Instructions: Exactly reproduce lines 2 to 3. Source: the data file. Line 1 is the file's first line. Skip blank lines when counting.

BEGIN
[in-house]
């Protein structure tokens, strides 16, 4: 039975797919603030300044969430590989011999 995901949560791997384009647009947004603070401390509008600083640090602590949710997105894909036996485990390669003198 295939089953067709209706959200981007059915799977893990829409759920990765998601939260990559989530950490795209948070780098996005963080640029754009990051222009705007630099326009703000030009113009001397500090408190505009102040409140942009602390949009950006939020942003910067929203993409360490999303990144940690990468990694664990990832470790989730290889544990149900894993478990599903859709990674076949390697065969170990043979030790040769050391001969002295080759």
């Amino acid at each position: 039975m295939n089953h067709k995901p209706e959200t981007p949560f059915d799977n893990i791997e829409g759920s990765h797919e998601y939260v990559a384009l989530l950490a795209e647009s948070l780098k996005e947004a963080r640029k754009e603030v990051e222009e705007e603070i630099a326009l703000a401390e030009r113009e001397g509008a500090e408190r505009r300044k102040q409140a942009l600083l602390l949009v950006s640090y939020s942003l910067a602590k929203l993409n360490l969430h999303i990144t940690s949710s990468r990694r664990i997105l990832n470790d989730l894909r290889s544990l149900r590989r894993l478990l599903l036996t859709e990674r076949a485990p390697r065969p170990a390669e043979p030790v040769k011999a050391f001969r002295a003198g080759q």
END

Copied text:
């Protein structure tokens, strides 16, 4: 039975797919603030300044969430590989011999 995901949560791997384009647009947004603070401390509008600083640090602590949710997105894909036996485990390669003198 295939089953067709209706959200981007059915799977893990829409759920990765998601939260990559989530950490795209948070780098996005963080640029754009990051222009705007630099326009703000030009113009001397500090408190505009102040409140942009602390949009950006939020942003910067929203993409360490999303990144940690990468990694664990990832470790989730290889544990149900894993478990599903859709990674076949390697065969170990043979030790040769050391001969002295080759």
């Amino acid at each position: 039975m295939n089953h067709k995901p209706e959200t981007p949560f059915d799977n893990i791997e829409g759920s990765h797919e998601y939260v990559a384009l989530l950490a795209e647009s948070l780098k996005e947004a963080r640029k754009e603030v990051e222009e705007e603070i630099a326009l703000a401390e030009r113009e001397g509008a500090e408190r505009r300044k102040q409140a942009l600083l602390l949009v950006s640090y939020s942003l910067a602590k929203l993409n360490l969430h999303i990144t940690s949710s990468r990694r664990i997105l990832n470790d989730l894909r290889s544990l149900r590989r894993l478990l599903l036996t859709e990674r076949a485990p390697r065969p170990a390669e043979p030790v040769k011999a050391f001969r002295a003198g080759q």